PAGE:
That gardening teaches life lessons is, perhaps, trite. Truisms usually are. They have been observed for a long time, after all. Gardening teaches patience, forbearance, a sense of order and sequence. Gardening requires attention to detail, attention to environs, and the notion of working with rather than working against.
Gardening for food and gardening for aesthetics need not conflict but there is an urgency about growing food that can reduce the pleasure of gardening. Gardening for food veers towards farming and agriculture, where success means livelihood or profit. To garden is an avocation, while growing food is a business — that is the dangerous attitude towards which one can slide if gardening gets too serious. The pleasure of growing not food but, say, flowers and landscape plants, on the other hand, must be governed by aesthetics as much as science or logic, but can seem without practical end. For this there is the edible landscape. Permiculture takes into account the interplay of needs in the life of microbes, insects, birds, reptiles, mammals and humans. That is the ideal. Many of these gardening styles are the revival of traditional methods but with a new philosophy born out of witnessing the ugly and destructive habits of recent time. A guiding principle is that of belonging with, of working with.
Growing organically is like living organically, always conscious of self and environs. Thus, finding an insect on a food plant ought to be informative, not a source of panic — another lesson. Insects tell us about our environment, about the quality of the soil, about the health of the plant. If the garden is healthy, the appearance of a pest will be followed by the appearance of a beneficial insect. Again, a lesson for life.
The overriding lesson is the cycle of nature, the give and take, the time for this and the time for that. Done too early, we fail, too late and the same result. Even when gardening in optimum conditions, something in nature may challenge or overthrow everything. Or we may be overly scrupulous, or take too much for granted, both with bad consequences. The cycle of the garden is the cycle of life. We cannot oppose it; we ought to work in harmony with it.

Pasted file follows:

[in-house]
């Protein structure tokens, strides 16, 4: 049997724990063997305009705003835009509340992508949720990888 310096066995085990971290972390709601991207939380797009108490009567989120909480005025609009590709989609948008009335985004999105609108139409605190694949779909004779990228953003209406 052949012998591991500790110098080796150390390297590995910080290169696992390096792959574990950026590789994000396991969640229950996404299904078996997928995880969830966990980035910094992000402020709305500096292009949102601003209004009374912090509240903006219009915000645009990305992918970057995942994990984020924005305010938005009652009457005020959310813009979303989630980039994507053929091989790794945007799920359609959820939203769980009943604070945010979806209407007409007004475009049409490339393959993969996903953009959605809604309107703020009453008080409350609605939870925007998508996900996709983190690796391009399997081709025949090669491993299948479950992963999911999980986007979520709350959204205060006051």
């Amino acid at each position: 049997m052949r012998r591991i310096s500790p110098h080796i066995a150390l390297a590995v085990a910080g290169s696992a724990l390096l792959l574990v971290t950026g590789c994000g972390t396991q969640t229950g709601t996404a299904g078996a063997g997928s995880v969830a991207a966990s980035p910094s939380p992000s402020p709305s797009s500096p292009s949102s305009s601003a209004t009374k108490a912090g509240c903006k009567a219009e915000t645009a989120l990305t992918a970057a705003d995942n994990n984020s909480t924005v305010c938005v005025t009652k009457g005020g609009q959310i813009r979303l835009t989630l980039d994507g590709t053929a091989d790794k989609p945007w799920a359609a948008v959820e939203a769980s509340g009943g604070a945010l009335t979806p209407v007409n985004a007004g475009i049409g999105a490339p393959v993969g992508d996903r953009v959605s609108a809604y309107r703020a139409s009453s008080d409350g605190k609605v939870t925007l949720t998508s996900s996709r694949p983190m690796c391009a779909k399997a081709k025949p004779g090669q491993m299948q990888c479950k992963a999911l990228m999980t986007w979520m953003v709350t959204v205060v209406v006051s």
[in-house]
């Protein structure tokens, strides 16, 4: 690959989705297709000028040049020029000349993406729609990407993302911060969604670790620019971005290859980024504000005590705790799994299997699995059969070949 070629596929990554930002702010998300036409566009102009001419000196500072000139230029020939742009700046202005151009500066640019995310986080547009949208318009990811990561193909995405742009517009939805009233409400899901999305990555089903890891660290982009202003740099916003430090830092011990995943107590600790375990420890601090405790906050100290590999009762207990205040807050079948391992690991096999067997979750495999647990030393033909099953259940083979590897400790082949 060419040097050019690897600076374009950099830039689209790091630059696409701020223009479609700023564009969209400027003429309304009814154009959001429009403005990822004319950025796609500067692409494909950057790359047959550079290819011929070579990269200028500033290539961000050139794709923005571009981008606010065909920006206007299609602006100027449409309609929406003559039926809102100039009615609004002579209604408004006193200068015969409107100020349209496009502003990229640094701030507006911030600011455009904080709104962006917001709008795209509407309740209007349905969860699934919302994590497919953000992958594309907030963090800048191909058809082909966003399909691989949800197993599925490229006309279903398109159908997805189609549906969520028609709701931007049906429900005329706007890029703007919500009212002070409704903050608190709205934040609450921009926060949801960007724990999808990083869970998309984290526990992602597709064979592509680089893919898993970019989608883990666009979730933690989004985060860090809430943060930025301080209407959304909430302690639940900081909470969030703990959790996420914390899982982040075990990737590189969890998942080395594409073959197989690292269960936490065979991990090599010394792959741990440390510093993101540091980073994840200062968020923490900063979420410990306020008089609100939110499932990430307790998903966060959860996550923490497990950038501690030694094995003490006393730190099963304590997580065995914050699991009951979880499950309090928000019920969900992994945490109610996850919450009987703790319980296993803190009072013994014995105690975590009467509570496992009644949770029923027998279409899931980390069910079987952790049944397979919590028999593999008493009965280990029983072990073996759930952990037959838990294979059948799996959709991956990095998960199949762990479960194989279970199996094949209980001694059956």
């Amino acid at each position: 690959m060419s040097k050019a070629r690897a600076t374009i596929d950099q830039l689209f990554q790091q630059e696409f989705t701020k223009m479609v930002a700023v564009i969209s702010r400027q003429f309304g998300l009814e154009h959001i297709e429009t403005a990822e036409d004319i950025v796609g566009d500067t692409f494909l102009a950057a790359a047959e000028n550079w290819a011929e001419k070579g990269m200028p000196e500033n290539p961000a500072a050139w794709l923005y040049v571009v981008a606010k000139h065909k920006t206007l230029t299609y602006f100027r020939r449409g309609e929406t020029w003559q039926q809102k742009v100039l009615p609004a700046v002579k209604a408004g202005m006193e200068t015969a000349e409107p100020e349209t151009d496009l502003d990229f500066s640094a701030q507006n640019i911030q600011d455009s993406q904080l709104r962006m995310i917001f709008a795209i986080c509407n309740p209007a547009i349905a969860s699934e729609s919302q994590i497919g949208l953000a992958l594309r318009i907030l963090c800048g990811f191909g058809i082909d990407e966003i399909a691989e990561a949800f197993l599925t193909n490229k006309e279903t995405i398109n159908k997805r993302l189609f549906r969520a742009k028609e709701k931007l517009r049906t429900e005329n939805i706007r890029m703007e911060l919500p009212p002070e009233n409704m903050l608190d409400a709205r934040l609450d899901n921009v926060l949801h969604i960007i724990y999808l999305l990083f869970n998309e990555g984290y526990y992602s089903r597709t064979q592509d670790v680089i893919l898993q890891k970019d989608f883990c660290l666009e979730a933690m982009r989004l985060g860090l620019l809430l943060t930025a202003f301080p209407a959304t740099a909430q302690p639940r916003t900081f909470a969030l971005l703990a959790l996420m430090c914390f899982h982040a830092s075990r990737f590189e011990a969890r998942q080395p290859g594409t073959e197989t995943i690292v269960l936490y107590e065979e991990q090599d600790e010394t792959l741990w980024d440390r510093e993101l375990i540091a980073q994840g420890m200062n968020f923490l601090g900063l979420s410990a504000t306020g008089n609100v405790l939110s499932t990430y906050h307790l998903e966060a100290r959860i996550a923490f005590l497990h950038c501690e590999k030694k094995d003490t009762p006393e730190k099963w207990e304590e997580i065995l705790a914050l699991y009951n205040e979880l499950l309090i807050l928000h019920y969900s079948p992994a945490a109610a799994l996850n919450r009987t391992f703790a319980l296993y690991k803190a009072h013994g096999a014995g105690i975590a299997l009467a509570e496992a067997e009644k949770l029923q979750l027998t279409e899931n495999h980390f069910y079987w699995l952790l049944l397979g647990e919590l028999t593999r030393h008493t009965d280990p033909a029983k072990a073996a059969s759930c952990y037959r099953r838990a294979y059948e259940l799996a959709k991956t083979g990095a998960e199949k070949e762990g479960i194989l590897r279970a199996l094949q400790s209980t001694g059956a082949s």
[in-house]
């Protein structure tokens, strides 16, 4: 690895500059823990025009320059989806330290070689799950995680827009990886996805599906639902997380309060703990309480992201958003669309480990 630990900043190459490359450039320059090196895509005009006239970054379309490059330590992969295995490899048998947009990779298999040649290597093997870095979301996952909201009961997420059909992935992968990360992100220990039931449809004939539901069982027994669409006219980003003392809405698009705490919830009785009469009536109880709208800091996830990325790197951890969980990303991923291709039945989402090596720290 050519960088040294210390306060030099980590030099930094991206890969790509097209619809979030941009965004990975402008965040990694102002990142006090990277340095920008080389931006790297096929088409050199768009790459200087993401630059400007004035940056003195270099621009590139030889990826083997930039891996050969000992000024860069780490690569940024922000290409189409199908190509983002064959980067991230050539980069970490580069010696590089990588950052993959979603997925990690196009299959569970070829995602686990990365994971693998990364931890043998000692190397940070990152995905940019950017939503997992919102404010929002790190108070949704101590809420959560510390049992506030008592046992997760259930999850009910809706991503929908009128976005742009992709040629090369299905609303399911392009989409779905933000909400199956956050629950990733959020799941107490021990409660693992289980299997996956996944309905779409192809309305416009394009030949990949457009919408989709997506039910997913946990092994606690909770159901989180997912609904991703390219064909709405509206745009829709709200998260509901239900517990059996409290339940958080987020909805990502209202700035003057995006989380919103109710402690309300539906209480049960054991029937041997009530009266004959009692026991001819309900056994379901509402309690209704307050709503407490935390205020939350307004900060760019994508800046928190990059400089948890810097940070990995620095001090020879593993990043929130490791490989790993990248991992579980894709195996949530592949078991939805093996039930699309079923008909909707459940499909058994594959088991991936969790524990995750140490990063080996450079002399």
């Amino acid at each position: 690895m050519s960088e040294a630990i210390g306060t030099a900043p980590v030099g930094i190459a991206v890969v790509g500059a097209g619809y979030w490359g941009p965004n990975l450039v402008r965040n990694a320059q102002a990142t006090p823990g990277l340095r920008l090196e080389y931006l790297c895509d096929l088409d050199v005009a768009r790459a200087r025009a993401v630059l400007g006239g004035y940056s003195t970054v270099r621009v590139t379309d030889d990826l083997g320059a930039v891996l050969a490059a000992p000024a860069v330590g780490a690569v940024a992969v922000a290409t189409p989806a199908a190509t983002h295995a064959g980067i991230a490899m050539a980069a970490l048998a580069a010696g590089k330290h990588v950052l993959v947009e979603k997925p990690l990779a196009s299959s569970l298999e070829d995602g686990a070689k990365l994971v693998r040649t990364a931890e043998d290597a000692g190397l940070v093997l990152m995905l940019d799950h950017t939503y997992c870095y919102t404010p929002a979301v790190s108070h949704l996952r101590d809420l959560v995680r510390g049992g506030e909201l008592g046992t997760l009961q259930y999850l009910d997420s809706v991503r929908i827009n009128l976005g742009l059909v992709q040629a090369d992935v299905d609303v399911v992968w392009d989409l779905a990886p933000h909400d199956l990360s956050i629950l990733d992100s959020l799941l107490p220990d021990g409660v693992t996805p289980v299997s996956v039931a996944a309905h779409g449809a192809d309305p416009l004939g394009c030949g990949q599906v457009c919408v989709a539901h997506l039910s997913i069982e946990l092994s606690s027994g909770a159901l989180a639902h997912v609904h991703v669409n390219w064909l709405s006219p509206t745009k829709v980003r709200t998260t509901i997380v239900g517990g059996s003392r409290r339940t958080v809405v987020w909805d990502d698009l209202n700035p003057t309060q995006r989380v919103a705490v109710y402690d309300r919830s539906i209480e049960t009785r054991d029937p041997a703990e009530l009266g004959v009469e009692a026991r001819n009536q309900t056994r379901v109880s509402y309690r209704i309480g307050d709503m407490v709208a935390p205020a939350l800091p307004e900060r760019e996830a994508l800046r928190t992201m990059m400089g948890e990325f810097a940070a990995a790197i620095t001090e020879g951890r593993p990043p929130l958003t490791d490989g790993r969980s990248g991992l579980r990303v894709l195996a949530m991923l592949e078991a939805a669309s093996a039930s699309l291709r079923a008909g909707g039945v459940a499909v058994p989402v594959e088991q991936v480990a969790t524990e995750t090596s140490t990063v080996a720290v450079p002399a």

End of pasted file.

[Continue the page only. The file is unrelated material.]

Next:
Here is a digression on primitivism, the psychology of which appears at first helpful in dissecting the ills of modern society, but which takes us in an unbalanced direction. Primitivism rues the desolation of modern civilization but traces its roots to agriculture. According to this theory, agriculture collectivized free individuals under a central authority bound to be abusive, corrupting, and destructive. Agriculture was mass production to service the elite. Agriculture was a necessary condition for the leisure of the elite, which is to say, for the products of civilization.
But the hunter-gatherer state posited as the original free state of human beings is itself — like agriculture in this scenario — not the peaceful coexistence with nature here supposed. The small tribes and groups who roamed the forests and plains hunting animals would itself be the microcosm of control that primitivism abhors. The killing and consuming of animals in this scenario is not only violent in itself but makes for social values based on violence and control of others. The small numbers of primordial peoples presumably meant that society was structured horizontally and that discontented individuals could easily leave and attach themselves to other groups. But those individuals with what today would be called “leadership skills” would inevitably amass possessions, lord it over others, and soon create a system of control. Would not such a system quickly evolve into centralized authority and create agriculture? Is not the root of civilization’s woes intrinsic to human beings rather than to agriculture or any other collective practice?
The contemporary primitivist probably may, then, reluctantly grow plants for food in the garden, daydreaming about primordial and wandering peoples. The primitivist’s scenario is often used today to justify the consuming of animals and animal products. The roundabout method is a backyard or farm setting with animals to consume, which however, still mimics agriculture, though, of course, the “free-range” idea is far removed from the factory farm and the slaughterhouse. Or is it? A radical notion of the autonomy of animals would prefer not to capture and kill them when other foods, healthier and at less environmental cost, are readily available. But to enter the whole debate on this topic is beyond the scope of these notes. Suffice to say that there remains an odd incongruity to the argument that animals and plants are the same when treated as food. End of digression.
The Japanese farmer Masanobu Fukuoka offered “natural farming” as the paradigm in his book The One Straw Revolution. Fukuoka’s method and scale essentially resolves the dilemma of growing plants for food without becoming agriculture. That this practice would revolutionize modern society and culture is clear. His presentation has no weaknesses other than challenging a whole system of feeding billions. The revolution is not so much in how to grow food as in how to wrest wealth and power from the keepers of technology. As in other spheres of modern life, agriculture delegates to a set of powerful interests all the control and methods of food production, representing the loss of self-sufficiency and community sensibility. To follow Fukuoka’s paradigm is to drop agriculture, but not to destroy the fruits of civilization.